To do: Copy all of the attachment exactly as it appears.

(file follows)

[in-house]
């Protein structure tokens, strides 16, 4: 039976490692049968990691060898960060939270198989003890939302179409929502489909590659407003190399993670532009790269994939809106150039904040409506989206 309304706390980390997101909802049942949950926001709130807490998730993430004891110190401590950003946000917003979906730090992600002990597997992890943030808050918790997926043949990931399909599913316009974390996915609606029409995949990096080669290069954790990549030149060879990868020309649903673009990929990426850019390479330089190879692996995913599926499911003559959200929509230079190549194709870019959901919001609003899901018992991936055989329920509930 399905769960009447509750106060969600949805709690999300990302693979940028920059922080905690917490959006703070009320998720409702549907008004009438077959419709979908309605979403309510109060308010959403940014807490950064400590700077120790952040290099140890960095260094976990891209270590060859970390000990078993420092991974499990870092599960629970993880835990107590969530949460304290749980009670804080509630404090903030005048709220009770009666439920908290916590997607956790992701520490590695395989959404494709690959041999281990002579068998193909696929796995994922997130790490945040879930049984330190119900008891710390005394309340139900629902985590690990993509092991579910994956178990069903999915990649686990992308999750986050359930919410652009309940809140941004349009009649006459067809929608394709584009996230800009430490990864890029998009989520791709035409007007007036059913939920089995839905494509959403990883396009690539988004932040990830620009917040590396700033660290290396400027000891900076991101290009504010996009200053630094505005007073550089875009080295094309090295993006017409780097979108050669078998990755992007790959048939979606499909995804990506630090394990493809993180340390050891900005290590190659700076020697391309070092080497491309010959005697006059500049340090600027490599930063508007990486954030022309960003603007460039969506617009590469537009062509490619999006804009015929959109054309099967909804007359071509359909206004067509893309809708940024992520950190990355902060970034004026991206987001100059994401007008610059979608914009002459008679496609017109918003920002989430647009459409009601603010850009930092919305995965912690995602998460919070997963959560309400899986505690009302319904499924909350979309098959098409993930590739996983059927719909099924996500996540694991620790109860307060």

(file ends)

[in-house]
């Protein structure tokens, strides 16, 4: 039976490692049968990691060898960060939270198989003890939302179409929502489909590659407003190399993670532009790269994939809106150039904040409506989206 309304706390980390997101909802049942949950926001709130807490998730993430004891110190401590950003946000917003979906730090992600002990597997992890943030808050918790997926043949990931399909599913316009974390996915609606029409995949990096080669290069954790990549030149060879990868020309649903673009990929990426850019390479330089190879692996995913599926499911003559959200929509230079190549194709870019959901919001609003899901018992991936055989329920509930 399905769960009447509750106060969600949805709690999300990302693979940028920059922080905690917490959006703070009320998720409702549907008004009438077959419709979908309605979403309510109060308010959403940014807490950064400590700077120790952040290099140890960095260094976990891209270590060859970390000990078993420092991974499990870092599960629970993880835990107590969530949460304290749980009670804080509630404090903030005048709220009770009666439920908290916590997607956790992701520490590695395989959404494709690959041999281990002579068998193909696929796995994922997130790490945040879930049984330190119900008891710390005394309340139900629902985590690990993509092991579910994956178990069903999915990649686990992308999750986050359930919410652009309940809140941004349009009649006459067809929608394709584009996230800009430490990864890029998009989520791709035409007007007036059913939920089995839905494509959403990883396009690539988004932040990830620009917040590396700033660290290396400027000891900076991101290009504010996009200053630094505005007073550089875009080295094309090295993006017409780097979108050669078998990755992007790959048939979606499909995804990506630090394990493809993180340390050891900005290590190659700076020697391309070092080497491309010959005697006059500049340090600027490599930063508007990486954030022309960003603007460039969506617009590469537009062509490619999006804009015929959109054309099967909804007359071509359909206004067509893309809708940024992520950190990355902060970034004026991206987001100059994401007008610059979608914009002459008679496609017109918003920002989430647009459409009601603010850009930092919305995965912690995602998460919070997963959560309400899986505690009302319904499924909350979309098959098409993930590739996983059927719909099924996500996540694991620790109860307060």